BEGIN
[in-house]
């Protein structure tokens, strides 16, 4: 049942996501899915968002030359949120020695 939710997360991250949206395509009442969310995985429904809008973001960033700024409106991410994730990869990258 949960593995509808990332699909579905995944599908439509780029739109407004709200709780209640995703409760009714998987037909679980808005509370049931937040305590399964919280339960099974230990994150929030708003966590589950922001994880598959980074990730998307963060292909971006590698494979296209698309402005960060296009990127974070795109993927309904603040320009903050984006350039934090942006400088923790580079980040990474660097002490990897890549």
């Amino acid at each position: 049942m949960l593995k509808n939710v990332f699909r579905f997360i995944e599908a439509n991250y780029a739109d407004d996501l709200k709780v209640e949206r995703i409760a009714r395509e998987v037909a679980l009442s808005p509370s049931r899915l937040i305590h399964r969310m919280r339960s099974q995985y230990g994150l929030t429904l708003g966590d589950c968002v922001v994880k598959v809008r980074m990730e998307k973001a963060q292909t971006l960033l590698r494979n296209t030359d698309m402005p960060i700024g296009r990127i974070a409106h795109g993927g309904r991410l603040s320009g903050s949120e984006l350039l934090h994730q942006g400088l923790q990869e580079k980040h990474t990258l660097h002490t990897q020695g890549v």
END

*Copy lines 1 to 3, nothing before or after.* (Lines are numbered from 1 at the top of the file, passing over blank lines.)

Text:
[in-house]
């Protein structure tokens, strides 16, 4: 049942996501899915968002030359949120020695 939710997360991250949206395509009442969310995985429904809008973001960033700024409106991410994730990869990258 949960593995509808990332699909579905995944599908439509780029739109407004709200709780209640995703409760009714998987037909679980808005509370049931937040305590399964919280339960099974230990994150929030708003966590589950922001994880598959980074990730998307963060292909971006590698494979296209698309402005960060296009990127974070795109993927309904603040320009903050984006350039934090942006400088923790580079980040990474660097002490990897890549």
């Amino acid at each position: 049942m949960l593995k509808n939710v990332f699909r579905f997360i995944e599908a439509n991250y780029a739109d407004d996501l709200k709780v209640e949206r995703i409760a009714r395509e998987v037909a679980l009442s808005p509370s049931r899915l937040i305590h399964r969310m919280r339960s099974q995985y230990g994150l929030t429904l708003g966590d589950c968002v922001v994880k598959v809008r980074m990730e998307k973001a963060q292909t971006l960033l590698r494979n296209t030359d698309m402005p960060i700024g296009r990127i974070a409106h795109g993927g309904r991410l603040s320009g903050s949120e984006l350039l934090h994730q942006g400088l923790q990869e580079k980040h990474t990258l660097h002490t990897q020695g890549v």